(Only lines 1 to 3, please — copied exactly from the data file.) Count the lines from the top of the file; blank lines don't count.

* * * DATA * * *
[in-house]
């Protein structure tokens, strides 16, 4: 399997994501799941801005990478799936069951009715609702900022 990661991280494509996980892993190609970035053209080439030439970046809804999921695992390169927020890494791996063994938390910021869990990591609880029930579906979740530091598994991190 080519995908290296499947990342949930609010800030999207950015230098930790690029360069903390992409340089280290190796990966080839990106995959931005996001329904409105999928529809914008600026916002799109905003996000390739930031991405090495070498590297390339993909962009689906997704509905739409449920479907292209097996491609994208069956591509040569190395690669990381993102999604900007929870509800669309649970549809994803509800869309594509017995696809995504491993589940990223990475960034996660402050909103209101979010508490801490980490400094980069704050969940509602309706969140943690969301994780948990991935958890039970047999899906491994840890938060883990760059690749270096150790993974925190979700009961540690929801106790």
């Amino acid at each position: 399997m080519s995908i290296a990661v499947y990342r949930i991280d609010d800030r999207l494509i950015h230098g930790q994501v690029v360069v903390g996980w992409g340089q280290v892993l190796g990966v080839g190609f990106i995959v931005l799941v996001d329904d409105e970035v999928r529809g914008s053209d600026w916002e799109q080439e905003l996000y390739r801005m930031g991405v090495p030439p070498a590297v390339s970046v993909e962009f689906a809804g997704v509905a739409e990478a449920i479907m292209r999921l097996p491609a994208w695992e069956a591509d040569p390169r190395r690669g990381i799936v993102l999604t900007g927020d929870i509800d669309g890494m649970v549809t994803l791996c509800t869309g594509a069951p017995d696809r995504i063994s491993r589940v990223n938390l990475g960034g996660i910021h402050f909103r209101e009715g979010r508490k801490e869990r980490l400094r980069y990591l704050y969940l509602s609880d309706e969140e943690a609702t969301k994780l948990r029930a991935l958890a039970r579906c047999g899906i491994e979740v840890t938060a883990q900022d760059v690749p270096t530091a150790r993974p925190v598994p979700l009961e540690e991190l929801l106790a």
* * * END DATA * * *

[in-house]
């Protein structure tokens, strides 16, 4: 399997994501799941801005990478799936069951009715609702900022 990661991280494509996980892993190609970035053209080439030439970046809804999921695992390169927020890494791996063994938390910021869990990591609880029930579906979740530091598994991190 080519995908290296499947990342949930609010800030999207950015230098930790690029360069903390992409340089280290190796990966080839990106995959931005996001329904409105999928529809914008600026916002799109905003996000390739930031991405090495070498590297390339993909962009689906997704509905739409449920479907292209097996491609994208069956591509040569190395690669990381993102999604900007929870509800669309649970549809994803509800869309594509017995696809995504491993589940990223990475960034996660402050909103209101979010508490801490980490400094980069704050969940509602309706969140943690969301994780948990991935958890039970047999899906491994840890938060883990760059690749270096150790993974925190979700009961540690929801106790």
């Amino acid at each position: 399997m080519s995908i290296a990661v499947y990342r949930i991280d609010d800030r999207l494509i950015h230098g930790q994501v690029v360069v903390g996980w992409g340089q280290v892993l190796g990966v080839g190609f990106i995959v931005l799941v996001d329904d409105e970035v999928r529809g914008s053209d600026w916002e799109q080439e905003l996000y390739r801005m930031g991405v090495p030439p070498a590297v390339s970046v993909e962009f689906a809804g997704v509905a739409e990478a449920i479907m292209r999921l097996p491609a994208w695992e069956a591509d040569p390169r190395r690669g990381i799936v993102l999604t900007g927020d929870i509800d669309g890494m649970v549809t994803l791996c509800t869309g594509a069951p017995d696809r995504i063994s491993r589940v990223n938390l990475g960034g996660i910021h402050f909103r209101e009715g979010r508490k801490e869990r980490l400094r980069y990591l704050y969940l509602s609880d309706e969140e943690a609702t969301k994780l948990r029930a991935l958890a039970r579906c047999g899906i491994e979740v840890t938060a883990q900022d760059v690749p270096t530091a150790r993974p925190v598994p979700l009961e540690e991190l929801l106790a």